So the dates worked out. Since the stories were already written (which isn’t quite true, I did write one short one to be combined with an existing poem, while one other story was as yet unpublished) it was more a case of compilation and one thing I learned, the process was both a challenge and fun. By analogy to the sculptors in the book’s opening poem and closing story, in choosing materials from an unformed “basket” of stories from which to form a loose theme (in this case of beauty and death; of the artist conferring on his or her model both immortality, and through its objectification, a kind of destruction) and then fitting and arranging them into it, I had the thrill of watching as until-then-unrelated works formed of themselves a cohesive and artistically satisfying whole.
Wow! That sounds like a unique collection of stories, for sure. Do you keep a notebook or file of potential story ideas? If so, how many do you think you actually end up using?
The short answer is “no.” My relationship with the muse is not a sunny one; I have to wrestle her for ideas and, if I get one, I usually try to develop it at least a little bit right away. At that point I’m likely to make some notes on a piece of scrap paper or the back of an envelope, but I’ll still try to get to work with it on the computer within a few days. (One exception: in the case of a series of stories – I have one ongoing, for instance, about the original vampires who allegedly came to New Orleans – or a created world, as in Tombs, I may keep a folder with common information, such as maps or naming conventions.)
You write poetry as well. Who are some of your favorite poets, from any era?
To go to possible extremes, I consider Edgar Allan Poe and Allen Ginsberg to be major influences. To them I might add Byron, Ezra Pound, T. S. Eliot, Chaucer, the Greek tragedians Aeschylus, Sophocles, and Euripides (these in translation, of course), any number on up to Kipling (who, after all, even wrote a poem called “The Vampire”).
Where can we find your poetry?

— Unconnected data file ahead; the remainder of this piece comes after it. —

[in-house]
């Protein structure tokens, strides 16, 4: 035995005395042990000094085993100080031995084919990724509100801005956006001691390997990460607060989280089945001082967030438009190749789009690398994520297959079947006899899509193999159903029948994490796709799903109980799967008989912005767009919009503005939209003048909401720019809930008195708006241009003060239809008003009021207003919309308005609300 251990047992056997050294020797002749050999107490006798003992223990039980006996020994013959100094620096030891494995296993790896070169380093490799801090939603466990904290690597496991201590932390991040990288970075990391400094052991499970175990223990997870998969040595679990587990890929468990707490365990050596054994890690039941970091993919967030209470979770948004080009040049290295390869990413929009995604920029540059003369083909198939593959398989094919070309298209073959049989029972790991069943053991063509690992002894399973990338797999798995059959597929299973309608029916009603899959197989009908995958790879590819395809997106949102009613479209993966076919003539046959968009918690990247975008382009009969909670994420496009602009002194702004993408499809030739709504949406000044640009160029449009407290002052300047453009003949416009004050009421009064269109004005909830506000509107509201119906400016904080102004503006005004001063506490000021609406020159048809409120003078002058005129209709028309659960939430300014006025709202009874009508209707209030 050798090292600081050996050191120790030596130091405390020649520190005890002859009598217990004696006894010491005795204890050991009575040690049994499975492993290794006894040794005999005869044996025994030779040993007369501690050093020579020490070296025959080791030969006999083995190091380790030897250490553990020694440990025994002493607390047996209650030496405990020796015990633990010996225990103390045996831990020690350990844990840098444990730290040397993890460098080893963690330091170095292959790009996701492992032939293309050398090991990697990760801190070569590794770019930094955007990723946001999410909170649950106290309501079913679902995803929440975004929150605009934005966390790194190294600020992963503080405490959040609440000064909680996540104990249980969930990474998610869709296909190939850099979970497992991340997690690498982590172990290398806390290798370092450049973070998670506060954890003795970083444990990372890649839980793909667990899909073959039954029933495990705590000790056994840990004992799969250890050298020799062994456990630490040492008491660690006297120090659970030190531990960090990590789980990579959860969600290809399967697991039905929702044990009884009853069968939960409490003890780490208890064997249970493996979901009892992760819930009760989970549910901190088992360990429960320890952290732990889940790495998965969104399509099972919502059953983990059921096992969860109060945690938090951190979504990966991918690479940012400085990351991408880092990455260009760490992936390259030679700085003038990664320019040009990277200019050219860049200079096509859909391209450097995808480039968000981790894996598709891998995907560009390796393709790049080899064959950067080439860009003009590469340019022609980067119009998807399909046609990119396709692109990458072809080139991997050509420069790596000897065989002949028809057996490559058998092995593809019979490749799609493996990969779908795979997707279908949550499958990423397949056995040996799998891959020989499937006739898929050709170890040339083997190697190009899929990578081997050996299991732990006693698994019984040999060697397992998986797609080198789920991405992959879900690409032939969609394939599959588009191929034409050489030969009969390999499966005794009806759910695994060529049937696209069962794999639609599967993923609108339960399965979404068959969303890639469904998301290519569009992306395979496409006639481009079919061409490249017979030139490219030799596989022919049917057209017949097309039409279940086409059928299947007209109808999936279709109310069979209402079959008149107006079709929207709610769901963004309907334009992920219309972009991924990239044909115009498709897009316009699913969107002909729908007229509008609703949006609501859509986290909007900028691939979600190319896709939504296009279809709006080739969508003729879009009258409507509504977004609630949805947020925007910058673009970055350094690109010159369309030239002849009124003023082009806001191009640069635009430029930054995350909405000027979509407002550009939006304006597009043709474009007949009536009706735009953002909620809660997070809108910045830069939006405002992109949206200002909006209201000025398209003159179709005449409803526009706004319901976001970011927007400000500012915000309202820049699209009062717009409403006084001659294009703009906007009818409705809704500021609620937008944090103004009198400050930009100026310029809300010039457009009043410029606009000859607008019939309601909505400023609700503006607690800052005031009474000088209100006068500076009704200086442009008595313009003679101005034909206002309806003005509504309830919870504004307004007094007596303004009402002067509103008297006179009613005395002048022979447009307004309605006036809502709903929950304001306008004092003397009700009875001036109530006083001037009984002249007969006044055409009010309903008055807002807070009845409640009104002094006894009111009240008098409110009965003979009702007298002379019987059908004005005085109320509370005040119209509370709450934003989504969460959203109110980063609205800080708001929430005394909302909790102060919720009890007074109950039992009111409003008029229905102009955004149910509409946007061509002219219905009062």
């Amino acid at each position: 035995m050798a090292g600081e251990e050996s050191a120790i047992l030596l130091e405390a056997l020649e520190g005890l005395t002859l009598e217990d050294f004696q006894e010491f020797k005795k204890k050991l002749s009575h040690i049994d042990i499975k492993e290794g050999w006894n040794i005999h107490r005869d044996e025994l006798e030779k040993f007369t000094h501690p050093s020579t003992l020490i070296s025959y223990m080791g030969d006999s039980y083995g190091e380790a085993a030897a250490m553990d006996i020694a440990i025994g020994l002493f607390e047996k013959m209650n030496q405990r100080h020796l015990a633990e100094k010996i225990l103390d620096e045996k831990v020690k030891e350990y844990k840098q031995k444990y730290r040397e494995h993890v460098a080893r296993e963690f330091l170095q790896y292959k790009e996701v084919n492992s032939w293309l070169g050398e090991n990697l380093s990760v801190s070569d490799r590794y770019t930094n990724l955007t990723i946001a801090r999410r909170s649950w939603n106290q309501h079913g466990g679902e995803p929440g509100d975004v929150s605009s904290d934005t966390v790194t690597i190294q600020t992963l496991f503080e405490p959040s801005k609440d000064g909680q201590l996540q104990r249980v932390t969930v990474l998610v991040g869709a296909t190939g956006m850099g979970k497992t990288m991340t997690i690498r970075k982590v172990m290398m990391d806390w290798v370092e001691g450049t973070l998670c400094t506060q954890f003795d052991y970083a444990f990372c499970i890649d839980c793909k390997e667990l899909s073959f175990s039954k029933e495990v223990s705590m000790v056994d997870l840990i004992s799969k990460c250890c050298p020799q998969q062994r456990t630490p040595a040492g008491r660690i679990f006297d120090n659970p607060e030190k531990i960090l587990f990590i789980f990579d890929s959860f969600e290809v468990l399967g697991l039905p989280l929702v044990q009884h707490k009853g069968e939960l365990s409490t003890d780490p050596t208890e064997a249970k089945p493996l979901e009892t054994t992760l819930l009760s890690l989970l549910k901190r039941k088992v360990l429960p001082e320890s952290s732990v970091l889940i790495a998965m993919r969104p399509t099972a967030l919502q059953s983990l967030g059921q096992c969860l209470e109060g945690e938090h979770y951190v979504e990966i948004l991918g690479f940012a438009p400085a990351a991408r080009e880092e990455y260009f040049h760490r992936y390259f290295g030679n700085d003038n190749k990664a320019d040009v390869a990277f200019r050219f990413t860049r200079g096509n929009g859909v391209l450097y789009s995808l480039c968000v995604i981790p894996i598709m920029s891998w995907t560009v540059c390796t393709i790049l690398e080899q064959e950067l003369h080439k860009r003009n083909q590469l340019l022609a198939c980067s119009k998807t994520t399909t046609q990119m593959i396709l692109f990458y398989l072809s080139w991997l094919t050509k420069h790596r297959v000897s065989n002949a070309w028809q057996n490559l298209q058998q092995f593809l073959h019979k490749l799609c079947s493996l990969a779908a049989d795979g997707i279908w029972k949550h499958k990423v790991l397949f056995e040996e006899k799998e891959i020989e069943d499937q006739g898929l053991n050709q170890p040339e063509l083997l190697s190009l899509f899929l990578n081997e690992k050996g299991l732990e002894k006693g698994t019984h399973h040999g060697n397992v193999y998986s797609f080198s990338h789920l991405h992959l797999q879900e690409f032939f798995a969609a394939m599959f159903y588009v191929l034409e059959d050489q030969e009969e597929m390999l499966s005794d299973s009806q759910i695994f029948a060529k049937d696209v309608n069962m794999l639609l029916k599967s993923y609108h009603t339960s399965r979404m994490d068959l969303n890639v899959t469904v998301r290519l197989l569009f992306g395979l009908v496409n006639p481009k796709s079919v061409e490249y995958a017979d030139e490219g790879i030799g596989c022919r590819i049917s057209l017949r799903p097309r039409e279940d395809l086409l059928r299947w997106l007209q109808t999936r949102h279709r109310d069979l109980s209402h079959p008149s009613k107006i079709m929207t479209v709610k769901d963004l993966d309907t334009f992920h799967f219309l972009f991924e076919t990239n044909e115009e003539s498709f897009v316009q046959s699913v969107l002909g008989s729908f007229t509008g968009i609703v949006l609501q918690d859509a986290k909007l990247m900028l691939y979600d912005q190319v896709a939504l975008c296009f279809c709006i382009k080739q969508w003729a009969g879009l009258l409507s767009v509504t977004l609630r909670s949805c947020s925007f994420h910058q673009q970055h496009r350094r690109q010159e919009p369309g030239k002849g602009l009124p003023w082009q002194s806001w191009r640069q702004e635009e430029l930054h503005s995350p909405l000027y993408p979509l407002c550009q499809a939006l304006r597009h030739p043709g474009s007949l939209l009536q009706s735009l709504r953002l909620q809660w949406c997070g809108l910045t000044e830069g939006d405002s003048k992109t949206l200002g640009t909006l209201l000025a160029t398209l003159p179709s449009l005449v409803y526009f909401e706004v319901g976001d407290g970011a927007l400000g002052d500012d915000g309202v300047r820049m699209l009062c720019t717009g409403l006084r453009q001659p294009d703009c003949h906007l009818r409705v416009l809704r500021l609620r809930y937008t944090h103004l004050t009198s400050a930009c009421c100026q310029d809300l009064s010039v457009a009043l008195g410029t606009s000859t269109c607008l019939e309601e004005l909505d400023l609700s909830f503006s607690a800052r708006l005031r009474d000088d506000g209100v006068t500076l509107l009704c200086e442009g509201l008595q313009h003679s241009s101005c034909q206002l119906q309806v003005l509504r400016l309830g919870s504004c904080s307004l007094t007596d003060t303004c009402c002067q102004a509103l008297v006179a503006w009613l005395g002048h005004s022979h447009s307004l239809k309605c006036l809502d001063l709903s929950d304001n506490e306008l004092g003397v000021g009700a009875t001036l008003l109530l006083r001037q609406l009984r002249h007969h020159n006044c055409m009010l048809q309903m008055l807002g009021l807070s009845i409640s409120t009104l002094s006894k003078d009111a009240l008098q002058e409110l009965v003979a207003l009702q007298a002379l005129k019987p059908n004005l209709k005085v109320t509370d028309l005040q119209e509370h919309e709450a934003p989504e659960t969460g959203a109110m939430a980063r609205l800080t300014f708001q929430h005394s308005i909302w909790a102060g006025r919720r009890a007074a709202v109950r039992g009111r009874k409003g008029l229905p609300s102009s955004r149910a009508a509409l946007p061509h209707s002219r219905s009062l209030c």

I’ve been lax in marketing poetry lately, though I will have a short poem in the current (Fall 2017) Star*Line. I do have a book of poetry, Vamps (A Retrospective), available from White Cat Publications as well as (although in print only, I think) Alban Lake. Also my early collections Strange Mistresses: Tales of Wonder and Romance and Darker Loves: Tales of Mystery and Regret both contain poetry sections. (These latter are technically out of print but can still be found on Amazon, et al.)
Is there any genre you’d like to attempt but haven’t tried yet?
I consider enough of my work to be cross-genre that it’s hard to answer. I’ve never written straight romance or straight westerns (or western romance, for that matter), but if I tried it’s likely that horror elements would sneak in. (Also erotica might be fun, but again. . . .)
What do you do for fun when you’re not writing?
I like watching movies, particularly science fiction and horror, but comedies too and some documentaries. I also lead and play tenor in a Renaissance recorder consort.
Where can we find you on the web?
I recommend that people follow me on my blog at http://jamesdorrwriter.wordpress.com to keep up on my latest doings. Feel free to comment too if the spirit moves. Also I’m on Facebook at https://www.facebook.com/james.dorr.9 and my Amazon Author page (lots of book titles, but most of them are anthologies where I might just have a story or poem) is at http://www.amazon.com/James-Dorr/e/B004XWCVUS/ref=sr_tc_2_0?qid=1380306038&sr=1-2-ent
It had been a time when the world needed legends, those years so long past now. Because there was something else legends could offer, or so the Poet believed. He didn’t know quite what — ghouls were not skilled at imagination. Their world was a concrete one, one of stone and flesh. Struggle and survival. Survival predicated on others’ deaths. Far in the future, when our sun grows ever larger, scorching the earth. When seas become poisonous and men are needed to guard the crypts from the scavengers of the dead. A ghoul-poet will share stories of love and loss, death and resurrection. Tombs is a beautifully written examination of the human condition of life, love, and death, through the prism of a dystopian apocalypse.
James Dorr’s latest book is a novel-in-stories published in June 2017 by Elder Signs Press, Tombs: A Chronicle of Latter-Day Times of Earth. Born in Florida, raised in the New York City area, in college in Cambridge Massachusetts, and currently living in the Midwest, Dorr is a short story writer and poet specializing in dark fantasy and horror, with forays into mystery and science fiction. His The Tears of Isis was a 2014 Bram Stoker Award® finalist for Superior Achievement in a Fiction Collection, while other books include Strange Mistresses: Tales of Wonder and Romance, Darker Loves: Tales of Mystery and Regret, and his all-poetry Vamps (A Retrospective). He has also been a technical writer, an editor on a regional magazine, a full time non-fiction freelancer, and a semi-professional musician, and currently harbors a cat named Triana.